- WTI Oil saround $75 ahead of US opening bell.
- The US Dollar is trading flat as US trading session underpins the Greenback.
- Oil could sink below $70 if OPEC+ can not unify and come out with a set of supportive measures.
Oil prices are reversing a touch on Monday near the US opening bell, after losing near 1.5% during European trading. Markets are selling Crude futures based on the current split within OPEC+ about what to do next, and the base case scenario that no severe measures will be taken to support Oil prices. With the recent disappointing data out of China revealing that a recovery is not going to happen in 2023, demand is not there either, disqualifying another factor that could provide ample demand.
The US Dollar (USD) is flat and sideways this Monday as US traders return to their trading stations. Their brief hiatus because of Thanksgiving and Black Friday caused some weakness in the Greenback. They will now, no doubt be bracing for a chunky macroeconomic calendar with pivotal points at the end of the week, and comments from US Federal Reserve Chairman Jerome Powell on Friday evening, rounding out the week.
Crude Oil (WTI) trades at $75.40 per barrel and Brent Oil trades at $80.30 per barrel at the time of writing.
Oil news and market movers: Some turnaround
- The postponement of the OPEC+ meeting to a virtual one on Thursday is proof of severe division within the organisation. This is not good news for Oil prices which need a united front to keep at present levels.
- Together with the Thursday meeting of OPEC+, in Dubai the COP28 meeting will kick off.
- Several market participants have issued their forecast for OPEC+ decisions. The consensus is that even if OPEC+ extends current production cuts, it is unlikely to result in a rally. The group needs to issue a big and bold strategy in order to regain credibility.
- Overnight the China Industrial profit numbers revealed a year-to-date loss of 7.8% against last year. This points to a continued delay in the recovery of China’s industrial complex, undermining a pickup in demand for Oil from the Asian powerhouse.
Oil Technical Analysis: Pivotal week ahead
Oil prices are set to drop further as no countermeasures are in place to contradict any of the bearish elements that are being factored in. Ahead of Thursday, single comments from OPEC participants will not be enough to create a floor and halt the decline. At this pace, Oil prices could head to $67.00 by Thursday if more bearish elements are added.
On the upside, $80.00 is the resistance to watch out for. Should crude be able to jump above that again, look for $84.00 (purple line) as the next level to see some selling pressure or profit taking. Should Oil prices be able to consolidate above there, the topside for this fall near $93.00 could come back into play.
On the downside, traders are seeing a soft floor forming near $74.00. This level is acting as the last line of defence before entering $70.00 and lower. Watch out for $67.00 with that triple bottom from June as next support level to trade at.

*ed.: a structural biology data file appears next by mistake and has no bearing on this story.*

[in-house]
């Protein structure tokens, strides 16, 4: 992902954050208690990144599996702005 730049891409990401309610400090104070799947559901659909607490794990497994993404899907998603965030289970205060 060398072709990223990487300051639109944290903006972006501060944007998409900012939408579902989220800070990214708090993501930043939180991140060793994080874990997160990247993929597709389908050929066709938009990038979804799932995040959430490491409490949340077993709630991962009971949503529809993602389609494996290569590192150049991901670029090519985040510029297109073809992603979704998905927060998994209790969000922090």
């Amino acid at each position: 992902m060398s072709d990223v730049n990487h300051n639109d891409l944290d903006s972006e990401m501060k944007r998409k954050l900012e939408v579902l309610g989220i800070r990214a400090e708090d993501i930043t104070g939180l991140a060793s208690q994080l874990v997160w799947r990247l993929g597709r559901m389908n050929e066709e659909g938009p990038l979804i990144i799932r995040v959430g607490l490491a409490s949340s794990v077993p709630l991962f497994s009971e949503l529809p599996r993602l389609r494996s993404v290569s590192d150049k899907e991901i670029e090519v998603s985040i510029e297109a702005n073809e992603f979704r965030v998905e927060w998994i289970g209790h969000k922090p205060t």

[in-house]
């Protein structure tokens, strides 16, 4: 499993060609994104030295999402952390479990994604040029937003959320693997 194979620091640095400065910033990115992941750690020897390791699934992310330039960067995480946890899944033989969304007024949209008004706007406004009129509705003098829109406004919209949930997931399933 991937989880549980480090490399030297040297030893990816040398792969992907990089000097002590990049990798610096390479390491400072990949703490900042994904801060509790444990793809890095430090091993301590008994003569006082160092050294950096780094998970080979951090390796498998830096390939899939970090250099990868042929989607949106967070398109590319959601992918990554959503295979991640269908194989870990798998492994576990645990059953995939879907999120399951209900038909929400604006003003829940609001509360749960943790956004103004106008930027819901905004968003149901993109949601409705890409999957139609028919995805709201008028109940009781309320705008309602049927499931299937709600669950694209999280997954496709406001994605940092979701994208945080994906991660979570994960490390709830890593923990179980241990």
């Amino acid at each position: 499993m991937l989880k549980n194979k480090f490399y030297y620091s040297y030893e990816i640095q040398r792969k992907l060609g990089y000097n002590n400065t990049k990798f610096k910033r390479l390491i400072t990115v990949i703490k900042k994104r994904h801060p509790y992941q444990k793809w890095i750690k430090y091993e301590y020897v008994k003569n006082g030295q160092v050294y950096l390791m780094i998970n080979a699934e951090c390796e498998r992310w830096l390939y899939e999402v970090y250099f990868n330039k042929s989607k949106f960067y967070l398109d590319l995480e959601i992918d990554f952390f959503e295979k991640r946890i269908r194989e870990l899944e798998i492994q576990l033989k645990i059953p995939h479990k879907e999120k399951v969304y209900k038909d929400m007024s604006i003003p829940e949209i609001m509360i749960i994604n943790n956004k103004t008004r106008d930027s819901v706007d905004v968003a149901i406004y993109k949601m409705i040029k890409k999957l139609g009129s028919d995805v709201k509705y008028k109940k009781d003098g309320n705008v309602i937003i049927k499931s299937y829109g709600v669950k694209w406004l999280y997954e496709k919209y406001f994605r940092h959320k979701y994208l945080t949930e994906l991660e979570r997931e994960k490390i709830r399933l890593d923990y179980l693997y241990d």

US WTI Crude Oil: Daily Chart
WTI Oil FAQs
WTI Oil is a type of Crude Oil sold on international markets. The WTI stands for West Texas Intermediate, one of three major types including Brent and Dubai Crude. WTI is also referred to as “light” and “sweet” because of its relatively low gravity and sulfur content respectively. It is considered a high quality Oil that is easily refined. It is sourced in the United States and distributed via the Cushing hub, which is considered “The Pipeline Crossroads of the World”. It is a benchmark for the Oil market and WTI price is frequently quoted in the media.
Like all assets, supply and demand are the key drivers of WTI Oil price. As such, global growth can be a driver of increased demand and vice versa for weak global growth. Political instability, wars, and sanctions can disrupt supply and impact prices. The decisions of OPEC, a group of major Oil-producing countries, is another key driver of price. The value of the US Dollar influences the price of WTI Crude Oil, since Oil is predominantly traded in US Dollars, thus a weaker US Dollar can make Oil more affordable and vice versa.
The weekly Oil inventory reports published by the American Petroleum Institute (API) and the Energy Information Agency (EIA) impact the price of WTI Oil. Changes in inventories reflect fluctuating supply and demand. If the data shows a drop in inventories it can indicate increased demand, pushing up Oil price. Higher inventories can reflect increased supply, pushing down prices. API’s report is published every Tuesday and EIA’s the day after. Their results are usually similar, falling within 1% of each other 75% of the time. The EIA data is considered more reliable, since it is a government agency.
OPEC (Organization of the Petroleum Exporting Countries) is a group of 13 Oil-producing nations who collectively decide production quotas for member countries at twice-yearly meetings. Their decisions often impact WTI Oil prices. When OPEC decides to lower quotas, it can tighten supply, pushing up Oil prices. When OPEC increases production, it has the opposite effect. OPEC+ refers to an expanded group that includes ten extra non-OPEC members, the most notable of which is Russia.